Ladislav Krejci: A player very much in the typical ‘winger’ mould, Krejčí is small, but very quick and skilled on the ball when dribbling at defences. He is always a threat down the left with his close control, able to beat defenders with a quick shimmy and burst of pace. He is also a very good crosser of the ball, as well as having a knack of being in the right place at the right time to score goals.

The 22 year old plays for Sparta Prague, the most successful side in the Czech Republic. Krejci has been at the club for his entire career, signing his first professional contract with the club in 2008 after impressing throughout youth level. He has played over 100 times for his club and has featured for the Czech Republic from U-16 level all the way to the senior squad. 

He is however very reliant on his left foot which can make him one dimensional sometimes and his predictability can make his simple to nullify. Nevertheless, the 22 year-old is another player who is capable of giving the Czech side that spark in the final third. He is likely to be a constant figure on the left wing, and his team-mates will look to him to quickly to initiate attacks with speed. Krejci is another talented attacker who will want to prove that he is capable of stepping up a level for both club and country.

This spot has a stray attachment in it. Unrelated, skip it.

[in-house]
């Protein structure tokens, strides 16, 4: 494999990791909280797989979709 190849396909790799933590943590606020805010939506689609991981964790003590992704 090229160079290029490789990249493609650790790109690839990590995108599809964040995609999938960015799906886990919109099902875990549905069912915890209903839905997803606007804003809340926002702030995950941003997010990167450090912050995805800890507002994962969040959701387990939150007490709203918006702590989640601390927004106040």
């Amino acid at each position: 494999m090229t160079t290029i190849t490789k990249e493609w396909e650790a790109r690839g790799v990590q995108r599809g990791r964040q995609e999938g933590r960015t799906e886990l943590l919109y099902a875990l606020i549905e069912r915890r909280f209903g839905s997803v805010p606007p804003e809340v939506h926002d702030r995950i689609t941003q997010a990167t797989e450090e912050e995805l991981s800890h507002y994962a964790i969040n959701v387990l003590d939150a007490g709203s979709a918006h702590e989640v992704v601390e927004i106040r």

Vaclav Kadlec: The brightest talent in this team can also be the most annoying. While Kadlec is a great finisher with intelligent movement, he can be frustrating with his questionable attitude and slack passing. He rarely presses centre backs and when he is dispossessed he can be guilty of throwing his arms up and getting into a strop. These traits are all contributory factors as to why his time in Germany hasn’t been as successful as it might have been, but he is a natural goalscorer so his club Eintracht Frankfurt aren’t quite ready to give up on him yet.

Kadlec was signed by Sparta Prague in 2008 from Bohemians 1905. He actually fractured his skull in a collision in November 2012, but upon his return showed no signs of lasting damage and after again impressing, packed his bags for Frankfurt the following summer. 

Kadlec’s main strength is his finishing. With his deadly right foot, he is capable of scoring from anywhere. Usually playing on the shoulder of the last defender due to his speed, the Czech striker rarely gets flustered in front of goal and will gobble up any chances he’s presented with. He can also play wide on the right, but usually plays instead as a supporting striker rather than an out and out winger creating making dangerous runs inside the opposing left back.

Kadlec is a very efficient goalscorer and has the potential to be playing in one of Europe’s top five leagues for sure. However, his poor attitude and lazy approach could compromise his progress. Everybody can see that he is talented, and he should be itching for the chance to prove himself to Frankfurt this summer. But which Kadlec will turn up? 

 You can follow Phil Costa on Twitter (@Costafc_)